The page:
David Gandler, fuboTV Co-Founder and CEO joins the On the Move panel to discuss the streaming service and their public debut.
David Gandler, fuboTV Co-Founder and CEO joins the On the Move panel to discuss the streaming service and their public debut.
Corellium has successfully run Ubuntu Linux on Apple's M1 Macs, although you'll need a USB drive and some know-how to make it work.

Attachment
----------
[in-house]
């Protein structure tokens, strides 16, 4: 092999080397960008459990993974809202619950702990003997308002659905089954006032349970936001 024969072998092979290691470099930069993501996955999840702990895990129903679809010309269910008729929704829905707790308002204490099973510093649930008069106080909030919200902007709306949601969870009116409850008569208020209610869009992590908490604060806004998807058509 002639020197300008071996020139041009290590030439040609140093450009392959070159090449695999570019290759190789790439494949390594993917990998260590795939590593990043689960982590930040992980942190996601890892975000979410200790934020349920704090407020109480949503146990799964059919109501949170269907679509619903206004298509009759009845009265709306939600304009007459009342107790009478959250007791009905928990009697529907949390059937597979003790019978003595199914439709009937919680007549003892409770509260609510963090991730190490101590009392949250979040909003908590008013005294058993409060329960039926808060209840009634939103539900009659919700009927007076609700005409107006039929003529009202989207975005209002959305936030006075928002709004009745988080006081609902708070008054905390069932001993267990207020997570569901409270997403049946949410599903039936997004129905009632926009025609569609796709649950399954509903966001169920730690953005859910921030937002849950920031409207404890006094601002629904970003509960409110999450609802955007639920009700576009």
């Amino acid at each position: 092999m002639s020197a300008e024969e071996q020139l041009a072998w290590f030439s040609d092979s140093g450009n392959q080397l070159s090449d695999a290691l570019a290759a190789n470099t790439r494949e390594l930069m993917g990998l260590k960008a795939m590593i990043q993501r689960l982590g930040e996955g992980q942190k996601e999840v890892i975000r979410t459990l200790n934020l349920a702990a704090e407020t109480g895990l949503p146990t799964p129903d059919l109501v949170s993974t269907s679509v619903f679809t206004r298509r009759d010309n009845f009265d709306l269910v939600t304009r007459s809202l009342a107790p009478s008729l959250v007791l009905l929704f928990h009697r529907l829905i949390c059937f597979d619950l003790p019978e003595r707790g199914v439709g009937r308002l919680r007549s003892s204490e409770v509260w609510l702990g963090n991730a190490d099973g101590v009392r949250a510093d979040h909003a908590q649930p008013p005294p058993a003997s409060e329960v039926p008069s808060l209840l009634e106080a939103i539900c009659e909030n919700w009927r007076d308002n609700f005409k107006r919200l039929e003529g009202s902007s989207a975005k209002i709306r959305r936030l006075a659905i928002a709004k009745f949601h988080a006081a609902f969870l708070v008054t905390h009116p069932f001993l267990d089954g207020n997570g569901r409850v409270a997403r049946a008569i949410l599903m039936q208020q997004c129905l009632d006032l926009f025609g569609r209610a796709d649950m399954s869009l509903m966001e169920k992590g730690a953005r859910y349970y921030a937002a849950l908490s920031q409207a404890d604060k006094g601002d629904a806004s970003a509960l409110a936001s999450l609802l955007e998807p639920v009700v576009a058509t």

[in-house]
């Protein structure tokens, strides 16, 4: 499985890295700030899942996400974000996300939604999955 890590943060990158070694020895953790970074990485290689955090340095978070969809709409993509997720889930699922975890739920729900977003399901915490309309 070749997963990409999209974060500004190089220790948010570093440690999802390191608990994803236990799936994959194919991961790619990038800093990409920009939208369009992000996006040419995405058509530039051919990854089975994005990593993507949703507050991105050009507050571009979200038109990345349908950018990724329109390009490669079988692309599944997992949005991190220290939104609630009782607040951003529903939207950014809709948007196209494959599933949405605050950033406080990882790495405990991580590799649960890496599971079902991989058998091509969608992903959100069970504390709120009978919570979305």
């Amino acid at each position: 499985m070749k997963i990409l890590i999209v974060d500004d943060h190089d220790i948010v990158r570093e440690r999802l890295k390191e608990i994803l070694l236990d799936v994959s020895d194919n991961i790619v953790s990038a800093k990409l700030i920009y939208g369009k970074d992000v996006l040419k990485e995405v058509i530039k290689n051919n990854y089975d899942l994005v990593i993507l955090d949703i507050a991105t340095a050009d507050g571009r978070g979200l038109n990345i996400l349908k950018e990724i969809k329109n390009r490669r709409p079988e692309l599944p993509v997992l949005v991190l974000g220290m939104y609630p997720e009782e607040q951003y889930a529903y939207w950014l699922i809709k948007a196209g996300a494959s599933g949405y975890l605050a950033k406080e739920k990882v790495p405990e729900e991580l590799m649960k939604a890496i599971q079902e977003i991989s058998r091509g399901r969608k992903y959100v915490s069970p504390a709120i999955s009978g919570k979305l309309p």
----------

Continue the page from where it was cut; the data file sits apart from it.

Biden administration’s new strategy is based around seven major goals, including restoring public trust in government efforts The president has pledged to vaccinate 100 million people in 100 days and reverse the impact of a year of mismanaged response under Donald Trump. Photograph: Joseph Prezioso/AFP/Getty Images Sign up for the Guardian’s First Thing newsletter Joe Biden is planning to sign another set of executive actions on Thursday, his first full day in the White House, aimed at making good on his plans to utilize the might of the federal government to end the coronavirus pandemic. His administration plans a coordinated federal coronavirus response aimed at restoring trust in the government and focused on boosting vaccines, increasing testing, reopening schools and addressing inequalities thrown up by the disease. “We can and will beat Covid-19. America deserves a response to the Covid-19 pandemic that is driven by science, data and public health – not politics,” the White House said in a statement outlining the administration’s national strategy on Covid-19 response and pandemic preparedness. The administration’s new strategy is based around seven major goals: restoring public trust in government efforts, getting more vaccine doses into more arms, mitigating the spread – including mask mandates – emergency economic relief, a strategy to get schools and workers functioning again, establishing an equity task force to address disparities in suffering involving issues of race, ethnicity and geography, and preparing for future threats. Biden has pledged to vaccinate 100 million people in 100 days and reverse the impact of a year of mismanaged response under Donald Trump that saw more than 400,000 people die and more than 24 million infected – by far the worst rates in the world. More than 4,200 people died of coronavirus in the US on Wednesday, the second highest daily total of an outbreak that had its first confirmed case exactly a year ago. But his executive orders are set to go far beyond just boosting vaccination efforts. The US president plans to re-engage with the World Health Organization, a reversal from the Trump administration’s move to cut ties during the pandemic and the new president is also starting a White House Covid-19 response team. Anthony Fauci, the key public health official dealing with the pandemic for the Trump administration and now for Biden’s, made a speech to the World Health Organization pre-dawn on Thursday after being chosen to head the US delegation to the global health group in one of the first acts of the Biden presidency. Fauci said letters had been delivered to the group to formally retract the process of US withdrawal from the WHO that Trump had announced last May after declaring it was too “China-centric” and disproportionately funded by the US to no benefit. “I am honored to announce the US will remain a member of the WHO. The US also intends to fulfill its financial obligations to the organization,” Fauci said. In a TV interview on Thursday morning, Fauci said “it was really a very good day” as the US recommitted to the WHO, disengagement from which, he said, other countries and health officials in the US alike had found “very disconcerting”. He said he was “fairly confident” that the US could reach its 100-day vaccinations goal. The Biden administration plans to partner with states and local governments to set up community vaccination centers at stadiums, gymnasiums and conference centers. The administration will staff these sites with personnel from federal agencies as well as first responders and medical personnel serving in the military. The government also plans to partner with federally qualified health centers to help reach undeserved communities to distribute vaccines and mobile clinics will also be set up. In order to further distribute vaccine doses, the Biden administration plans to discontinue the Trump administration’s policy of “holding back significant levels of doses”. More states will also be urged by the Biden administration to encourage vaccinations. Biden plans to issue an executive order setting up a Covid-19 pandemic testing board. The idea is for the board to offer a “clear, unified approach to testing”, according to Biden administration officials. Biden will sign another executive order to make testing for the virus free for Americans who don’t have health coverage and offer ways some of the most vulnerable Americans can get help. On traveling, Biden will sign an executive order requiring people to wear a mask on trains, airplanes and maritime vessels. Another executive order Biden plans to sign will require the departments of education and health and human services to give guidance on safely reopening schools. Biden also will release a presidential memorandum utilizing the Fema disaster relief fund for providing reimbursement for personal protective equipment (PPE), cleaning and costs needed to safely reopen schools. The Biden administration is also looking to fix supply shortfalls. Biden plans to direct federal agencies to fulfil supply shortfalls using the Defense Production Act. The Trump administration refrained from fully coordinating with the Biden transition team over the last few months. Biden will restore a White House team on global health risks set up under Barack Obama and dismantled under Donald Trump. The executive orders aim to help people of color in particular. One will set up the Covid-19 health equity taskforce. Biden will issue an order to develop a national strategy to reopen schools, hoping to meet his goal of having most elementary and middle schools open within his first 100 days in office and will ask Congress to provide $130bn additional aid to schools, $35bn for colleges and universities, $25bn for child care centers at risk of closing and $15bn in child care aid for struggling families.